McDade asks Richards again if this work has been done or not. Richard's says she doesn’t know.

I have read many papers on Salmon Leukemia in farm salmon. It weakens the fish so they can die of many things or they can survive if life is not too stressful. This could explain the good 2010 year when plankton and water temperatures were exceptionally good, as well as, the 18 year decline and fish dying in the river of normally harmless parasites.

Under examination from Tim Leadem representing the Conservation Coalition we see an email from DFO communications, Terry Davis, asking if DFO has done any sockeye work to counteract the findings of Alexandra. Leadem asks, is DFO in the business of trying to counteract the work of non-DFO scientists?

Richards says “yes,” …. DFO is in the business of trying to find the truth.

Brenda Gaertner representing the First Nations Council at the Commission confronts Richards stating this potential virus is a very serious matter with potentially devasting effect on exercise of section 35 rights by First Nations.

Gaertner: What steps did you take to inform First Nations?

Richards: …. we are following normal processes

Gaertner: You are aware First Nations have informed DFO they feel there are conflicts between DFO’s obligations to First Nations and aquaculture?

Richards: it is a question of process

Gaertner: yes, process. What processes are you using to inform First Nations?

Richards: I rely on colleagues who are responsible to First Nations

Gaertner: Which colleagues

Richards: We are trying to get more information

Gaertner: There will always be more questions

Richards: …I have done everything possible to ensure Miller has funding

Gaertner: I don’t see briefing materials on this to First Nations… You are aware this could have very big impacts on First Nations rights?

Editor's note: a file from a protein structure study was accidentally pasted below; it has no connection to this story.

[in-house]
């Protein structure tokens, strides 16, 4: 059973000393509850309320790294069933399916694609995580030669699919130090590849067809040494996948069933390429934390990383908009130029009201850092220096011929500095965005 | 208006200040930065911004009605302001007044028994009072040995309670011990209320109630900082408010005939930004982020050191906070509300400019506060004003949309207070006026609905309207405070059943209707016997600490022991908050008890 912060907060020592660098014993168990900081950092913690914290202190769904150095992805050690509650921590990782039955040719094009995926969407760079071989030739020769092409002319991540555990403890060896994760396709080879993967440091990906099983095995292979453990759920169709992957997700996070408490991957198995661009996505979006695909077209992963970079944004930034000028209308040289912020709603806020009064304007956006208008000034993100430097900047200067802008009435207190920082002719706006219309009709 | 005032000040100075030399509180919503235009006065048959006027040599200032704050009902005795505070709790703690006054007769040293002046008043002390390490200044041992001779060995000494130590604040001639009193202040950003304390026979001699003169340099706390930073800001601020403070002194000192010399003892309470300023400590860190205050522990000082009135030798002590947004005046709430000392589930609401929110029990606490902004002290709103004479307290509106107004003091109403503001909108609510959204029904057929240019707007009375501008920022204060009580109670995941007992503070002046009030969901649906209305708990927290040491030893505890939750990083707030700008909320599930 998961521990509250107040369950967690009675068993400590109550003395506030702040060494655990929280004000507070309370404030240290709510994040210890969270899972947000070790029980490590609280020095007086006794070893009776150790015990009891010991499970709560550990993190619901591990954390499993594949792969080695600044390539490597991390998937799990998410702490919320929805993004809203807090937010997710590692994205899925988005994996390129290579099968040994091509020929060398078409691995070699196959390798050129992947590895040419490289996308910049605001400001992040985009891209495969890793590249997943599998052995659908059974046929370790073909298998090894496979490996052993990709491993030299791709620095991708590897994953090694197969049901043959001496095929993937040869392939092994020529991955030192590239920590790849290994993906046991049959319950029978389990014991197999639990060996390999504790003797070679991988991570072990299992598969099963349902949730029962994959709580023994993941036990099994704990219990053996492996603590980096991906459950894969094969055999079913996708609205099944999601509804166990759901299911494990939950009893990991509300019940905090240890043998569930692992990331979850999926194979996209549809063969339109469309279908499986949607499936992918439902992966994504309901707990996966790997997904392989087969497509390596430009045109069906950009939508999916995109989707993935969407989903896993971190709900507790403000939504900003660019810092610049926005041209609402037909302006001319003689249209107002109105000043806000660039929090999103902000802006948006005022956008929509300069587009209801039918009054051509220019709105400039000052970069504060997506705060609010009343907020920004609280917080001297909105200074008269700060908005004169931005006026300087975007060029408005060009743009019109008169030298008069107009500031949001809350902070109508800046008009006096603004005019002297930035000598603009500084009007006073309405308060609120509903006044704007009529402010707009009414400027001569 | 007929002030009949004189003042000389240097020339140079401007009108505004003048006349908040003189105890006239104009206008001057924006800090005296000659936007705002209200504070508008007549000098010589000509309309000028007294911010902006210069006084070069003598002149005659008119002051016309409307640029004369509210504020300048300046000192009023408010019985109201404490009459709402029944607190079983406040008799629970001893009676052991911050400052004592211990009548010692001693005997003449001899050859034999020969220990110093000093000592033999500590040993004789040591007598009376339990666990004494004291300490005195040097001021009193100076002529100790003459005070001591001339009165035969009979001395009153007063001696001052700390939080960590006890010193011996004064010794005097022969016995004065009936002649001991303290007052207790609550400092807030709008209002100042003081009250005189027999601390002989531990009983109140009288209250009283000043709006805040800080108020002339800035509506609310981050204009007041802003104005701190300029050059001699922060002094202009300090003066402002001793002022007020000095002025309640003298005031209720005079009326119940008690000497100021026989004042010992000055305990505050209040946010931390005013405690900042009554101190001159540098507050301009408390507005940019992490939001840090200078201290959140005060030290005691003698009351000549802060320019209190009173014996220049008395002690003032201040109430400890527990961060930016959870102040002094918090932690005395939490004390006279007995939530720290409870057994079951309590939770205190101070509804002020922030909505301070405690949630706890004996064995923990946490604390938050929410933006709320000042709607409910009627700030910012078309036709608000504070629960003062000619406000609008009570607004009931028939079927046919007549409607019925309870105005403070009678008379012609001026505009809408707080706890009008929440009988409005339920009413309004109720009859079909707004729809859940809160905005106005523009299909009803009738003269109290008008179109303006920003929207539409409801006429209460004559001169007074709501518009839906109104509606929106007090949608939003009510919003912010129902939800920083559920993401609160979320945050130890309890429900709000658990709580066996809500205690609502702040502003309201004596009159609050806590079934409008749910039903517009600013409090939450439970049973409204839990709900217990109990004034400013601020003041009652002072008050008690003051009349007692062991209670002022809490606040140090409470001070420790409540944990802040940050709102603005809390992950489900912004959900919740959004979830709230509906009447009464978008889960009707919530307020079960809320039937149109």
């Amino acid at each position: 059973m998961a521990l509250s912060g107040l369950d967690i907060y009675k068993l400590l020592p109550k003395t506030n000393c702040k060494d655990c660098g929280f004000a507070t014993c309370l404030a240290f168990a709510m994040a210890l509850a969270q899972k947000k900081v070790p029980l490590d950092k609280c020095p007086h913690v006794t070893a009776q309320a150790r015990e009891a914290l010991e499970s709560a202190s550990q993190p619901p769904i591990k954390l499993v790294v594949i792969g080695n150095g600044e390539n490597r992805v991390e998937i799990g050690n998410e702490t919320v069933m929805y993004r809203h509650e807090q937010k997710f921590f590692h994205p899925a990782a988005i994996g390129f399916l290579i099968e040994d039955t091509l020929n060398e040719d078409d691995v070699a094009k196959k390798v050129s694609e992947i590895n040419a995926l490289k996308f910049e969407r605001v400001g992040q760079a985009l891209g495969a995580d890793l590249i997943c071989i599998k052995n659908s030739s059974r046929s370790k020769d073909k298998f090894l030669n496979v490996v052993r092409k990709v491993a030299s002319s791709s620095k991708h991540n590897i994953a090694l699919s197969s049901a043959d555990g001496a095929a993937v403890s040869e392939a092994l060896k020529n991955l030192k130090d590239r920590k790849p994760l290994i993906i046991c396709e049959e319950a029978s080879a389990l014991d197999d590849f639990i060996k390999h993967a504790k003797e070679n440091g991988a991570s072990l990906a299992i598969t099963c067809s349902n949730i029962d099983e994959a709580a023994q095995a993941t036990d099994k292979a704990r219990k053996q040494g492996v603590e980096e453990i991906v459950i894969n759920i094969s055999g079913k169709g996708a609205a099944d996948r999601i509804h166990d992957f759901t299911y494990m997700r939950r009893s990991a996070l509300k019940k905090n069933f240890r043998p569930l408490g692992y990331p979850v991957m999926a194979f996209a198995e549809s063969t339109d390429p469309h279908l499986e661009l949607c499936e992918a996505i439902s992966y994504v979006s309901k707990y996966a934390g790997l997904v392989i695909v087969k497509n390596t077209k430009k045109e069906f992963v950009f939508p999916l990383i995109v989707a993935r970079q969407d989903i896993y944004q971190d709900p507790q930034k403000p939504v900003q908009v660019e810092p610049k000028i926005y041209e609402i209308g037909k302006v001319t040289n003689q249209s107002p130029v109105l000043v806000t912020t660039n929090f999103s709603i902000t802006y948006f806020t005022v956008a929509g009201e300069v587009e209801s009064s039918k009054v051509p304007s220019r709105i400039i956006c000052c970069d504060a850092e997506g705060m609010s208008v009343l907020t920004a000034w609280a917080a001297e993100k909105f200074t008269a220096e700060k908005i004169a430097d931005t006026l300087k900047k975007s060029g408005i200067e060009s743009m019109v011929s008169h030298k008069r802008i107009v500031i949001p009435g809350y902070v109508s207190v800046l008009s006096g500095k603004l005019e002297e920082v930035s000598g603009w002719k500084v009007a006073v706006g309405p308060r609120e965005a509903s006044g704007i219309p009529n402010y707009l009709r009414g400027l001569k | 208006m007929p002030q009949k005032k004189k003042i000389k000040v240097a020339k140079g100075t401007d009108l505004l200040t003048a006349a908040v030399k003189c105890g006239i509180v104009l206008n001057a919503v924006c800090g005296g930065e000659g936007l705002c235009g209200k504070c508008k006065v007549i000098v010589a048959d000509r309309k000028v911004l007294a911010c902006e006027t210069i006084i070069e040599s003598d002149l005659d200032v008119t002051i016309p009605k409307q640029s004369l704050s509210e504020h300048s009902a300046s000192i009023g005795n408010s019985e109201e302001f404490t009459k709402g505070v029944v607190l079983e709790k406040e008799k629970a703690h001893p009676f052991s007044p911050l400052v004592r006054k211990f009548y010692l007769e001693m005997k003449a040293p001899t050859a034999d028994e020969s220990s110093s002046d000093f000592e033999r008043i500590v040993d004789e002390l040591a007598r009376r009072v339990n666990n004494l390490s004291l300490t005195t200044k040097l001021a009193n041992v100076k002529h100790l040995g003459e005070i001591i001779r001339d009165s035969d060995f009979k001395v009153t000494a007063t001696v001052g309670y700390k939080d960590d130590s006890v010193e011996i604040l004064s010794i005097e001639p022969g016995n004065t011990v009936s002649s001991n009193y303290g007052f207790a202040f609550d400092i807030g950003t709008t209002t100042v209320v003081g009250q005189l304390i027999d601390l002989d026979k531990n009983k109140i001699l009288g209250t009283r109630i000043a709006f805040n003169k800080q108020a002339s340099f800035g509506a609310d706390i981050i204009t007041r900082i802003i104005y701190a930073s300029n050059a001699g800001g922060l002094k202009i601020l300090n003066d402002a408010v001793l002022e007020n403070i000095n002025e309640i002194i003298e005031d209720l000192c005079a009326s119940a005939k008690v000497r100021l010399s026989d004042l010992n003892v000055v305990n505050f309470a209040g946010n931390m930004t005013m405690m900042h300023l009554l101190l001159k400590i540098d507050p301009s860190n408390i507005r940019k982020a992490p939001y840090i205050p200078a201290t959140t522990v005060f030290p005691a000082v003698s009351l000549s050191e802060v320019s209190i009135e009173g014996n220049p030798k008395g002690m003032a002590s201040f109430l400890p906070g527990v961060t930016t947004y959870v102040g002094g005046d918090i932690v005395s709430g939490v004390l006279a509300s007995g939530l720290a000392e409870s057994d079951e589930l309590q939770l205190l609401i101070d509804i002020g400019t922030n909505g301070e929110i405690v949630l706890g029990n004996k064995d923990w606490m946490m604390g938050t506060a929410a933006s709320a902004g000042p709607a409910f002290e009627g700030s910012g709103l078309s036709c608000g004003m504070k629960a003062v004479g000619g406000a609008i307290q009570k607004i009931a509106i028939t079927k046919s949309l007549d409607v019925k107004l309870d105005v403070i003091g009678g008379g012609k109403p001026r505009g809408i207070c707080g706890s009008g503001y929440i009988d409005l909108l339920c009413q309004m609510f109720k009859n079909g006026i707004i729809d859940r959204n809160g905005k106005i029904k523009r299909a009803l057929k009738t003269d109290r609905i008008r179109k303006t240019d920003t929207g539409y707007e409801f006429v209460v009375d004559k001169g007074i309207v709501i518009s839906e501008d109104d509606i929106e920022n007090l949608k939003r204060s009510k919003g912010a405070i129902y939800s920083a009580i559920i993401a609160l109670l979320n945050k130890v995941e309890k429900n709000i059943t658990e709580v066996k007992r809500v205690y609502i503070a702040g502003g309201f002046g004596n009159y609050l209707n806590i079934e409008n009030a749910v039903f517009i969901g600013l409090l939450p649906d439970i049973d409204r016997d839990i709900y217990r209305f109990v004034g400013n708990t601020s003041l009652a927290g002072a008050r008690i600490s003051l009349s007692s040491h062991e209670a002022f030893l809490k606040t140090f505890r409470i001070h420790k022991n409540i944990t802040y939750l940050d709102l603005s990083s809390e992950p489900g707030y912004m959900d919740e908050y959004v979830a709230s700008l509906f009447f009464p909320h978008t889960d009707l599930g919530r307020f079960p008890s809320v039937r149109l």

Richards: My job is to inform up the line

Gaertner: As Regional Director of Science do you consider the Crown’s obligations to First Nations

Richards: It would have come into play regarding stock assessments

Gaertner: But it did not ... come into play.

The exhibits can be found at

Monday, 31 January 2011 14:55

Volunteer Program 2012

Cetacealab is a non-profit research organization located on the southern end of Gil Island along the northern coast of British Columbia. Our location is unique as we monitor the acoustic habitat of both orca and humpback whale populations in an extremely remote location. We are the only residents of Gil Island and Cetacealab the only facility. We share this island with wildlife such as wolves and black bears. Volunteers must be prepared for the remoteness of our location.

Cetacealab has established a network of hydrophone stations located from 5 to 20 km from the facility. All signals are broadcasted to the lab and digitally recorded when cetaceans are present. In early summer northern resident Orcas arrive, followed by groups of feeding humpback whales; transient orcas are found year round but not as frequent. In the last 2 years there has been an increase in Fin whale sightings in Caamano Sound.

Cetacea Lab is currently looking for  interns to operate a small out-camp to complete our research criteria. The out-camp, referred to as Ulric Point, is extremely remote. We will only consider applicants who are genuinely comfortable with the outdoors and have experienced the ruggedness of nature, have a passion for whales and can work long hours dedicated to the collection of data.

 Ulric Point is situated in a unique location on the northeast corner of Aristazabal Island. A small plywood shelter and viewing platform give an amazing view overlooking Caamano Sound, a candidate for Critical Habitat for Northern Resident Killer Whales. The purpose of this out-camp is to ensure this designation occurs. Cetacea Lab installed a hydrophone station at Ulric Point and established that during the late spring to summer months,  Orca (both resident and transient) Humpback and Fin whales can be identified daily from this location.

 This project will document the occurrence of all cetacean travel patterns, behaviour and group dynamics from this land based location. The days are long, the bugs can be bad, food is simple, fresh water limited, but the whale activity is inspiring.  If you are interested please email us for more information at: